[1] Department of Agriculture, Forests and Fisheries. Co-Regulatory Approach to farm animal welfare in Australia. (Robin Vandergraff).

[1] ABARE. Australian Govt. Australian Commodity Statistics 2009

[1] Department of Agriculture, Forests and Fisheries. Food Statistics 2009

[1] Department of Agriculture, Forests and Fisheries. Co-Regulatory Approach to farm animal welfare in Australia. (Robin Vandergraff).

[1] Department of Agriculture, Forests and Fisheries. Co-Regulatory Approach to farm animal welfare in Australia. (Robin Vandergraff).

[1] Meat and Livestock Australia. Beef cattle in Australia

[1] ABARE. Australian Govt. Australian Commodity Statistics 2009

 

[1] Department of primary industries; Cattle, http://www.dpi.nsw.gov.au

[1] Department of primary industries, NSW; Cattle, http://www.dpi.nsw.gov.au

[1] Department of primary industries, NSW; Agfact AO.2.6, December 2004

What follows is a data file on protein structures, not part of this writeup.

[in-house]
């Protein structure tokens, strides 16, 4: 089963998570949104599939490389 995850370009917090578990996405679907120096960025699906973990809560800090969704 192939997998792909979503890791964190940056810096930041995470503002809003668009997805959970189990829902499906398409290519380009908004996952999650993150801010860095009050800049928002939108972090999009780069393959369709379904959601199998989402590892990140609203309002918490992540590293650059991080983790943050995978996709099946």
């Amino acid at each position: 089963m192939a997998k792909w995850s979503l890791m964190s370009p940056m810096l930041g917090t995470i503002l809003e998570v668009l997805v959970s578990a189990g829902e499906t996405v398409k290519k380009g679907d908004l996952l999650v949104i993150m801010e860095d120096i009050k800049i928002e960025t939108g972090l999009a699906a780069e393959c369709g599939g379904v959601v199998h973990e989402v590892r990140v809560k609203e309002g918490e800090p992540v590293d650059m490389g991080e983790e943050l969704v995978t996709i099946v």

[1] Department of Agriculture, Forests and Fisheries. Co-Regulatory Approach to farm animal welfare in Australia. (Robin Vandergraff).

[2] ABARE. Australian Govt. Australian Commodity Statistics 2009

[3] Department of Agriculture, Forests and Fisheries. Food Statistics 2009

[4] Meat and Livestock Australia. Beef cattle in Australia

[5] ABARE. Australian Govt. Australian Commodity Statistics 2009

 

[6] Department of primary industries; Cattle, http://www.dpi.nsw.gov.au

[7] Department of primary industries, NSW; Cattle, http://www.dpi.nsw.gov.au